The sudden stress load placed on the cardiovascular system by sexual activity is more likely to cause a heart attack on people who have sex only occasionally, as compared to those who have sex frequently or routinely exercise. The results of a research published in the Journal of the American Medical Association on March 23 are unequivocal in stating that, “Acute cardiac events (are) significantly associated with episodic physical and sexual activity; this association (is) attenuated among persons with high levels of habitual physical activity.” Conducted at the Center for Clinical Evidence Synthesis within the Institute for Clinical Research and Health Policy Studies of Tufts Medical Center in Boston, the study provides convincing new evidence that physical and sexual activity might trigger critical and even fatal cardiac events when the body is not conditioned to handle the sudden increase in cardiovascular demand.
The detailed analysis of case-crossover studies investigating the relationship between occasional physical or sexual activity and myocardial infarction (MI) or sudden cardiac death (SCD) was conducted by calculating relative risk rates using random-effects meta-analysis and absolute event rates. The analysis was based on a statistically valid sample of US data for the incidence of MI and SCD. The researchers sought to test whether habitual physical activity levels reduced the triggering effect and to what extent.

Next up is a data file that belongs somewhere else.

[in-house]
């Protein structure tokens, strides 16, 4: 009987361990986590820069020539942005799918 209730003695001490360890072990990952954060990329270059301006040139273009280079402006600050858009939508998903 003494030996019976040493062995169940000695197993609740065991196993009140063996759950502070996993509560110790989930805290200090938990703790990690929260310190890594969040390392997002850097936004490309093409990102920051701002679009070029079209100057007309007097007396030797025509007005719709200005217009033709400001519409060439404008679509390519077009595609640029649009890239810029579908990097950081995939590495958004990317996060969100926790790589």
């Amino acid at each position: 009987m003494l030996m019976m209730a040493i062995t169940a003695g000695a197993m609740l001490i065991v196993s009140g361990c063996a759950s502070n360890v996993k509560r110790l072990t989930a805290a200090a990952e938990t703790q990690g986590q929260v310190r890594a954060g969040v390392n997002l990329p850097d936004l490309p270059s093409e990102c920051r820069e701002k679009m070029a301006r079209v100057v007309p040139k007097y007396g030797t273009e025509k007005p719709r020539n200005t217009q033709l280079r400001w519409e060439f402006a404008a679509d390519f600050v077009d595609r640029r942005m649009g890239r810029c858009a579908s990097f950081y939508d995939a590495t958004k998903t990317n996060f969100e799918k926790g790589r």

Results showed that occasional sexual activity (among individuals who did not regularly exercise nor have frequent sex) was more likely to produce an increase in the risk of MI by a risk rate of 3.45. Occasional physical activity in individuals who did not habitually exercise produced an increase in the risk of SCD by a risk rate of 4.98. However, even just 1 hour of additional physical or sexual activity per week was estimated to reduce the risk of a heart attack to a risk rate of 2 to 3 per 10,000 person-years for MI, and to 1 per 10,000 person-years for SCD.
Among people who frequently enjoy physical or sexual activity, risk levels of MI or SCD caused by occasional physical activity were dramatically reduced to the almost negligible rate of .001. The study points out that, for every additional time per week an individual is habitually exposed to physical activity, the risk rate from sudden and infrequent sexual activity for MI decreases by approximately 45%, and the risk rate for SCD decreases by 30%.